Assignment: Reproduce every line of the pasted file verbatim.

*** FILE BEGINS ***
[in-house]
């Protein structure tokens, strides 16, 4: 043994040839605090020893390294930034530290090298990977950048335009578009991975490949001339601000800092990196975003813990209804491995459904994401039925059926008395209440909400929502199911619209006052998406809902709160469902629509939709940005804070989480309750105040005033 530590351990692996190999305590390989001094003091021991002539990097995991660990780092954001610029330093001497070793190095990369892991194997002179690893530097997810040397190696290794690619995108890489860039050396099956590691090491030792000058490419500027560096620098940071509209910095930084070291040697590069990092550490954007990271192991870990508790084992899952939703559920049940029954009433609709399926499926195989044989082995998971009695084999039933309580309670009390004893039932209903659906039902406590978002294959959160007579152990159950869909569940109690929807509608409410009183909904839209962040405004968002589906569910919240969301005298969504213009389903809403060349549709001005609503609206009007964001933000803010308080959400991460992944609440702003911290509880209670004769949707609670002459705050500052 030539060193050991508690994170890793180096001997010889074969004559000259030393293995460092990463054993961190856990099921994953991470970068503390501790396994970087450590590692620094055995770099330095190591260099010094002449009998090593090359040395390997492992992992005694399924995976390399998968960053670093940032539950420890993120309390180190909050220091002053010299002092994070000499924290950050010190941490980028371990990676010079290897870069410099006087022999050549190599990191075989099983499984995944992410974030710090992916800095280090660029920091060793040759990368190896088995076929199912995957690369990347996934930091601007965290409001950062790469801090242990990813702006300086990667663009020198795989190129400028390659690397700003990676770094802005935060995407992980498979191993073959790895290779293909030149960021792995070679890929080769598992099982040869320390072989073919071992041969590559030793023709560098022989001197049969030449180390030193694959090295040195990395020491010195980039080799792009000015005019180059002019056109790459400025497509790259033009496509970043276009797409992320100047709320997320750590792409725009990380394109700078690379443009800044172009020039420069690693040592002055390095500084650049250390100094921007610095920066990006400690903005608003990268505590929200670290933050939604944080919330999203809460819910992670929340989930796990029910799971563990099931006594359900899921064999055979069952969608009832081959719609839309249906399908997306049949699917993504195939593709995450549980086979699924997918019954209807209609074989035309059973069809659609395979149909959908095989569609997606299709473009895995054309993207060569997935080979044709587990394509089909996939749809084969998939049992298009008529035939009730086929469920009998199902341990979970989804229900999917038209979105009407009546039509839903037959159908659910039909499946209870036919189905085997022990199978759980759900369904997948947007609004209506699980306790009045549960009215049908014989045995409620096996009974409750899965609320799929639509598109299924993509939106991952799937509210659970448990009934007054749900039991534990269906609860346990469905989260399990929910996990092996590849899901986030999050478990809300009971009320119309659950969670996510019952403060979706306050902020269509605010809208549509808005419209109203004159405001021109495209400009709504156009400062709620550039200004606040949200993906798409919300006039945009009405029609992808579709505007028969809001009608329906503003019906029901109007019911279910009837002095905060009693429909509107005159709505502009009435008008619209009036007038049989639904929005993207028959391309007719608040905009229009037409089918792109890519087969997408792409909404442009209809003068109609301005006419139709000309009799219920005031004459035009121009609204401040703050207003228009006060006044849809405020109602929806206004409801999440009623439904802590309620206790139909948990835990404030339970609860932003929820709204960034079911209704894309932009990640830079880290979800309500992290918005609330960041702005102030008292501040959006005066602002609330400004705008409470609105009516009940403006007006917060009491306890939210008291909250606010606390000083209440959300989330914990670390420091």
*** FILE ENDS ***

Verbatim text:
[in-house]
């Protein structure tokens, strides 16, 4: 043994040839605090020893390294930034530290090298990977950048335009578009991975490949001339601000800092990196975003813990209804491995459904994401039925059926008395209440909400929502199911619209006052998406809902709160469902629509939709940005804070989480309750105040005033 530590351990692996190999305590390989001094003091021991002539990097995991660990780092954001610029330093001497070793190095990369892991194997002179690893530097997810040397190696290794690619995108890489860039050396099956590691090491030792000058490419500027560096620098940071509209910095930084070291040697590069990092550490954007990271192991870990508790084992899952939703559920049940029954009433609709399926499926195989044989082995998971009695084999039933309580309670009390004893039932209903659906039902406590978002294959959160007579152990159950869909569940109690929807509608409410009183909904839209962040405004968002589906569910919240969301005298969504213009389903809403060349549709001005609503609206009007964001933000803010308080959400991460992944609440702003911290509880209670004769949707609670002459705050500052 030539060193050991508690994170890793180096001997010889074969004559000259030393293995460092990463054993961190856990099921994953991470970068503390501790396994970087450590590692620094055995770099330095190591260099010094002449009998090593090359040395390997492992992992005694399924995976390399998968960053670093940032539950420890993120309390180190909050220091002053010299002092994070000499924290950050010190941490980028371990990676010079290897870069410099006087022999050549190599990191075989099983499984995944992410974030710090992916800095280090660029920091060793040759990368190896088995076929199912995957690369990347996934930091601007965290409001950062790469801090242990990813702006300086990667663009020198795989190129400028390659690397700003990676770094802005935060995407992980498979191993073959790895290779293909030149960021792995070679890929080769598992099982040869320390072989073919071992041969590559030793023709560098022989001197049969030449180390030193694959090295040195990395020491010195980039080799792009000015005019180059002019056109790459400025497509790259033009496509970043276009797409992320100047709320997320750590792409725009990380394109700078690379443009800044172009020039420069690693040592002055390095500084650049250390100094921007610095920066990006400690903005608003990268505590929200670290933050939604944080919330999203809460819910992670929340989930796990029910799971563990099931006594359900899921064999055979069952969608009832081959719609839309249906399908997306049949699917993504195939593709995450549980086979699924997918019954209807209609074989035309059973069809659609395979149909959908095989569609997606299709473009895995054309993207060569997935080979044709587990394509089909996939749809084969998939049992298009008529035939009730086929469920009998199902341990979970989804229900999917038209979105009407009546039509839903037959159908659910039909499946209870036919189905085997022990199978759980759900369904997948947007609004209506699980306790009045549960009215049908014989045995409620096996009974409750899965609320799929639509598109299924993509939106991952799937509210659970448990009934007054749900039991534990269906609860346990469905989260399990929910996990092996590849899901986030999050478990809300009971009320119309659950969670996510019952403060979706306050902020269509605010809208549509808005419209109203004159405001021109495209400009709504156009400062709620550039200004606040949200993906798409919300006039945009009405029609992808579709505007028969809001009608329906503003019906029901109007019911279910009837002095905060009693429909509107005159709505502009009435008008619209009036007038049989639904929005993207028959391309007719608040905009229009037409089918792109890519087969997408792409909404442009209809003068109609301005006419139709000309009799219920005031004459035009121009609204401040703050207003228009006060006044849809405020109602929806206004409801999440009623439904802590309620206790139909948990835990404030339970609860932003929820709204960034079911209704894309932009990640830079880290979800309500992290918005609330960041702005102030008292501040959006005066602002609330400004705008409470609105009516009940403006007006917060009491306890939210008291909250606010606390000083209440959300989330914990670390420091």